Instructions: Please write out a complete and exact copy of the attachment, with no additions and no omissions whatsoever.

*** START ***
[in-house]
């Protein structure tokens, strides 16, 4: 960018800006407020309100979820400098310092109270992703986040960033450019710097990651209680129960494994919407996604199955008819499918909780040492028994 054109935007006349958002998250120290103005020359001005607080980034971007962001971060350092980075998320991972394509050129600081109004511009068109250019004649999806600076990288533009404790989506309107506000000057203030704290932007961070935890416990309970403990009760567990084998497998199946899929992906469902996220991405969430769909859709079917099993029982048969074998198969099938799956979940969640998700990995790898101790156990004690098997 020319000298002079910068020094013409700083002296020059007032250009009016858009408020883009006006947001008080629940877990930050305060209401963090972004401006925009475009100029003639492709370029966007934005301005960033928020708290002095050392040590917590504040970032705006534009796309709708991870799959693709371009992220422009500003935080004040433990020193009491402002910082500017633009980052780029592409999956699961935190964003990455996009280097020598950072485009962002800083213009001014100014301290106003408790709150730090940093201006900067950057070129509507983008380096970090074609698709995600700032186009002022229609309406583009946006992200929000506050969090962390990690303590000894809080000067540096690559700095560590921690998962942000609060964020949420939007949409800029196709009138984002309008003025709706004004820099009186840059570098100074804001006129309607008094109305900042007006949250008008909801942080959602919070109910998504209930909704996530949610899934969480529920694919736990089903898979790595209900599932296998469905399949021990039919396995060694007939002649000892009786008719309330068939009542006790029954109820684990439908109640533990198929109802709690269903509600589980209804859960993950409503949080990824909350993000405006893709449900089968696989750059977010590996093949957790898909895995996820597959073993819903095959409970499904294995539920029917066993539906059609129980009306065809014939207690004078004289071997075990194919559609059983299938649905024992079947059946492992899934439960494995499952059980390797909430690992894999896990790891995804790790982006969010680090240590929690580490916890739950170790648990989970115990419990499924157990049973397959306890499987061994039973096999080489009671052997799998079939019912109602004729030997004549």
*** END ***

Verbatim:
[in-house]
């Protein structure tokens, strides 16, 4: 960018800006407020309100979820400098310092109270992703986040960033450019710097990651209680129960494994919407996604199955008819499918909780040492028994 054109935007006349958002998250120290103005020359001005607080980034971007962001971060350092980075998320991972394509050129600081109004511009068109250019004649999806600076990288533009404790989506309107506000000057203030704290932007961070935890416990309970403990009760567990084998497998199946899929992906469902996220991405969430769909859709079917099993029982048969074998198969099938799956979940969640998700990995790898101790156990004690098997 020319000298002079910068020094013409700083002296020059007032250009009016858009408020883009006006947001008080629940877990930050305060209401963090972004401006925009475009100029003639492709370029966007934005301005960033928020708290002095050392040590917590504040970032705006534009796309709708991870799959693709371009992220422009500003935080004040433990020193009491402002910082500017633009980052780029592409999956699961935190964003990455996009280097020598950072485009962002800083213009001014100014301290106003408790709150730090940093201006900067950057070129509507983008380096970090074609698709995600700032186009002022229609309406583009946006992200929000506050969090962390990690303590000894809080000067540096690559700095560590921690998962942000609060964020949420939007949409800029196709009138984002309008003025709706004004820099009186840059570098100074804001006129309607008094109305900042007006949250008008909801942080959602919070109910998504209930909704996530949610899934969480529920694919736990089903898979790595209900599932296998469905399949021990039919396995060694007939002649000892009786008719309330068939009542006790029954109820684990439908109640533990198929109802709690269903509600589980209804859960993950409503949080990824909350993000405006893709449900089968696989750059977010590996093949957790898909895995996820597959073993819903095959409970499904294995539920029917066993539906059609129980009306065809014939207690004078004289071997075990194919559609059983299938649905024992079947059946492992899934439960494995499952059980390797909430690992894999896990790891995804790790982006969010680090240590929690580490916890739950170790648990989970115990419990499924157990049973397959306890499987061994039973096999080489009671052997799998079939019912109602004729030997004549």